Much of this piece is specific to PA but I would have no trouble extrapolating this to the rest of the country. In fact, I’m certain it’s much worse in the southern U.S. and even in rural parts of PA, including Dover, where things have not improved much after one million dollars in litigation fees. There are “academic freedom” bills still active which serve as back-door ways to introduce a religious alternative to evolution even though that is CLEARLY unconstitutional.

Religious parents still initiate a backlash for teachers in schools who either wish to minimize trouble in class or would like to talk about their own faith-based views like the chemistry teacher above. Education should be about what we know. We know evolution is the way life on earth just is. Science class should not be a platform for teachers to spout their personal beliefs about the origin of life.

Here is a piece I wrote about two women involved in the Dover case.

Now, go and become a member of the NCSE.

  5 comments for “Evolution in U.S. schools: Student shortchanged, misinformed or completely ignorant

  1. spookyparadigm
    April 30, 2013 at 10:32 AM

    Reminds me of a piece I saw years ago, on how evolution-related movies are difficult to screen in IMAX theaters in science museums, as they are “controversial.” But then, I just deleted an fb post excoriating my peers for being surprised at the new GOP-sponsored antiscience bill. Anyone who claims to be smart enough to get an advanced degree should have recognized a long time ago how much the American right hates them and their science.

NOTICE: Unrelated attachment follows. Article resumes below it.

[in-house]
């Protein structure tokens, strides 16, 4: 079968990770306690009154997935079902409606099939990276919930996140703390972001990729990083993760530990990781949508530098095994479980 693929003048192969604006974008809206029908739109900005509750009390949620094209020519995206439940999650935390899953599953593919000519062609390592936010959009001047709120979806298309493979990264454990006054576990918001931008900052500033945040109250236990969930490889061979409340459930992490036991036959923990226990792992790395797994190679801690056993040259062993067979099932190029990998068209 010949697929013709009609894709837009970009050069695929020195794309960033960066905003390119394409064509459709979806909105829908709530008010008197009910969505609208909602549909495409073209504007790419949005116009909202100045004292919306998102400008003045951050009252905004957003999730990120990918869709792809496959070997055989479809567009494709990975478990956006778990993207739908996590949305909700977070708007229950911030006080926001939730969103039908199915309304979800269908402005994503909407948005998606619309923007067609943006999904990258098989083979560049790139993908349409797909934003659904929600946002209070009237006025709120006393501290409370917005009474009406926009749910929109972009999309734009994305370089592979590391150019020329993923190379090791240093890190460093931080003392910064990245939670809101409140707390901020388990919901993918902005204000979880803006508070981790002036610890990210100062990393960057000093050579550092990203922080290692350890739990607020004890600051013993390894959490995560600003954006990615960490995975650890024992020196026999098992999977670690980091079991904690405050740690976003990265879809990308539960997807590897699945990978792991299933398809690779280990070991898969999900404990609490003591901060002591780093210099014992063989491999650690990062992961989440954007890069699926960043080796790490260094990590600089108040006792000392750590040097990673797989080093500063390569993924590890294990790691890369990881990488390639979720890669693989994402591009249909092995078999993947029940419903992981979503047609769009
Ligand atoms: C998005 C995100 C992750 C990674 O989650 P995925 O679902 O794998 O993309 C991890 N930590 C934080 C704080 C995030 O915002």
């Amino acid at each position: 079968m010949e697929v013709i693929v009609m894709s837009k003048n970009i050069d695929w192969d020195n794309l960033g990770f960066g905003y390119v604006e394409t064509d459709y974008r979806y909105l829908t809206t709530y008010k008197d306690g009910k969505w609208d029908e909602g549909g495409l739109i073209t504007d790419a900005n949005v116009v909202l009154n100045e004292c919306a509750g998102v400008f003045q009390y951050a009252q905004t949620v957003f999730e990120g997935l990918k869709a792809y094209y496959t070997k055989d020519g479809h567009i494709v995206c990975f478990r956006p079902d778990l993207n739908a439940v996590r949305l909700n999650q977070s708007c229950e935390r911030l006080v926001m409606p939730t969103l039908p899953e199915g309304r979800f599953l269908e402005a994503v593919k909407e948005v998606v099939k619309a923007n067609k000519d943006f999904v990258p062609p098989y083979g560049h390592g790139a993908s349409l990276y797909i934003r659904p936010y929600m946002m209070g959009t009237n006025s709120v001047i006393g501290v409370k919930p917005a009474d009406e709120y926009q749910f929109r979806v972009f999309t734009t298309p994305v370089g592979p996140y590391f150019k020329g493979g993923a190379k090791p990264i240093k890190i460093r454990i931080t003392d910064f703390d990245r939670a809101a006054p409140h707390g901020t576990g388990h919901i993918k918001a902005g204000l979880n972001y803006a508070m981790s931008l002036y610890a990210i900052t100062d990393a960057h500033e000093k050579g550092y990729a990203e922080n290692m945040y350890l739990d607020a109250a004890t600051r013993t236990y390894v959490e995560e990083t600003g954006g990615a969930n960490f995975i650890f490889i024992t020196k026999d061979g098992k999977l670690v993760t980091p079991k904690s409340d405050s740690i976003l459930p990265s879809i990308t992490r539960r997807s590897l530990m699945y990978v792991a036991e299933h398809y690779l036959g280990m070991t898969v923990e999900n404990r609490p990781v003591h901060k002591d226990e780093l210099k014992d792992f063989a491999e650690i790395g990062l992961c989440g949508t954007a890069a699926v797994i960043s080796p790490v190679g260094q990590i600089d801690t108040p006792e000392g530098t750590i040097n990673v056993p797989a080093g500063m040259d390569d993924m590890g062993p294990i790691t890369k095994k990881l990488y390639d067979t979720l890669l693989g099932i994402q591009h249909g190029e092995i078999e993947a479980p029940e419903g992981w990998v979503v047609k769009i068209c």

2. One Eyed Jack
    April 30, 2013 at 10:39 AM

    Some of you may recognize the name Michael P. Kube-McDowell. Prior to his writing career, he was a science teacher at the middle school I attended. I don’t recall learning about evolution in my middle school and I later learned why. It was intentionally left out of the curriculum to avoid controversy. Rather than teach something that our deeply religious community might object to, we were simply left ignorant. Mr. Kube-McDowell was on the side of evolution in that struggle and later wrote about it.

    Ultimately, he lost that battle, but published a study entitled “The Scientific Creationist Challenge to the Treatment of Evolution in the Public School Curriculum”. I can’t locate the full study online, but the synopsis is here:


    “The purpose of the study was to identify and analyze the scientific elements of the creationist position, and to provide information and recommendations to educators facing the question of adding creationism to the science curriculum…”

    Here you can find the author’s notes on the study which briefly relates his struggle with faculty and administration over teaching evolution: